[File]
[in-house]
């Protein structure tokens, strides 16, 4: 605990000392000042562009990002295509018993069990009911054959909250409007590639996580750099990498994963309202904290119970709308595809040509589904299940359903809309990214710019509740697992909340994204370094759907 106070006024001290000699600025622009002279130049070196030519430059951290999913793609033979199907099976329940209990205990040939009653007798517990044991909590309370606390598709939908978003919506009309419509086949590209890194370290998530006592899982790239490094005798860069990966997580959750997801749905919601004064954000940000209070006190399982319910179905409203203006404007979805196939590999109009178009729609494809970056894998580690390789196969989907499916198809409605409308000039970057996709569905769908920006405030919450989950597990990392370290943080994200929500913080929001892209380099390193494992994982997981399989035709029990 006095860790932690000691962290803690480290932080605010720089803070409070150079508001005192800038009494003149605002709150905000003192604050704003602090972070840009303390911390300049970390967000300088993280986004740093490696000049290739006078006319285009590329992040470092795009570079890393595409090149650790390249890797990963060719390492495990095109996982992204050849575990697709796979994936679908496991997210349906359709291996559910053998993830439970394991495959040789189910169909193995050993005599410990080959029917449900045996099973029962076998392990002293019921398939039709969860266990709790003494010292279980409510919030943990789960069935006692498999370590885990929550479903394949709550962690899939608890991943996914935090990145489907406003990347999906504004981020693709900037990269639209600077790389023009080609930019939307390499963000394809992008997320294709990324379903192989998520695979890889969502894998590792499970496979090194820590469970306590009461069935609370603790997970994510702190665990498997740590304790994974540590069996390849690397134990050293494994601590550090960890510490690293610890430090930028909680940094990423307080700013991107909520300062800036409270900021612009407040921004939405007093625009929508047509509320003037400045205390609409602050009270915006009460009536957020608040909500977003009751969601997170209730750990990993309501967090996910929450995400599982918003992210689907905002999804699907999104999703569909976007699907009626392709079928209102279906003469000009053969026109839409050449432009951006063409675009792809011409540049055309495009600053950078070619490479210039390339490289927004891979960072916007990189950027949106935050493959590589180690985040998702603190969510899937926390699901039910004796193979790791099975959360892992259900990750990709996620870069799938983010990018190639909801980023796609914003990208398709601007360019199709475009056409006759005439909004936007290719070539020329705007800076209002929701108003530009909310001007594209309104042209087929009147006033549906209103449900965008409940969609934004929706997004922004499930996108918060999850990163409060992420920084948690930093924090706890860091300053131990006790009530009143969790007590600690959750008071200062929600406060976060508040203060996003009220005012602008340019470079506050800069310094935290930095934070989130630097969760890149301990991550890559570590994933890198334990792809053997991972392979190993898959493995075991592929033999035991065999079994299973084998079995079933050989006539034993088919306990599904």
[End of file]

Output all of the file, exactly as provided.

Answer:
[in-house]
């Protein structure tokens, strides 16, 4: 605990000392000042562009990002295509018993069990009911054959909250409007590639996580750099990498994963309202904290119970709308595809040509589904299940359903809309990214710019509740697992909340994204370094759907 106070006024001290000699600025622009002279130049070196030519430059951290999913793609033979199907099976329940209990205990040939009653007798517990044991909590309370606390598709939908978003919506009309419509086949590209890194370290998530006592899982790239490094005798860069990966997580959750997801749905919601004064954000940000209070006190399982319910179905409203203006404007979805196939590999109009178009729609494809970056894998580690390789196969989907499916198809409605409308000039970057996709569905769908920006405030919450989950597990990392370290943080994200929500913080929001892209380099390193494992994982997981399989035709029990 006095860790932690000691962290803690480290932080605010720089803070409070150079508001005192800038009494003149605002709150905000003192604050704003602090972070840009303390911390300049970390967000300088993280986004740093490696000049290739006078006319285009590329992040470092795009570079890393595409090149650790390249890797990963060719390492495990095109996982992204050849575990697709796979994936679908496991997210349906359709291996559910053998993830439970394991495959040789189910169909193995050993005599410990080959029917449900045996099973029962076998392990002293019921398939039709969860266990709790003494010292279980409510919030943990789960069935006692498999370590885990929550479903394949709550962690899939608890991943996914935090990145489907406003990347999906504004981020693709900037990269639209600077790389023009080609930019939307390499963000394809992008997320294709990324379903192989998520695979890889969502894998590792499970496979090194820590469970306590009461069935609370603790997970994510702190665990498997740590304790994974540590069996390849690397134990050293494994601590550090960890510490690293610890430090930028909680940094990423307080700013991107909520300062800036409270900021612009407040921004939405007093625009929508047509509320003037400045205390609409602050009270915006009460009536957020608040909500977003009751969601997170209730750990990993309501967090996910929450995400599982918003992210689907905002999804699907999104999703569909976007699907009626392709079928209102279906003469000009053969026109839409050449432009951006063409675009792809011409540049055309495009600053950078070619490479210039390339490289927004891979960072916007990189950027949106935050493959590589180690985040998702603190969510899937926390699901039910004796193979790791099975959360892992259900990750990709996620870069799938983010990018190639909801980023796609914003990208398709601007360019199709475009056409006759005439909004936007290719070539020329705007800076209002929701108003530009909310001007594209309104042209087929009147006033549906209103449900965008409940969609934004929706997004922004499930996108918060999850990163409060992420920084948690930093924090706890860091300053131990006790009530009143969790007590600690959750008071200062929600406060976060508040203060996003009220005012602008340019470079506050800069310094935290930095934070989130630097969760890149301990991550890559570590994933890198334990792809053997991972392979190993898959493995075991592929033999035991065999079994299973084998079995079933050989006539034993088919306990599904």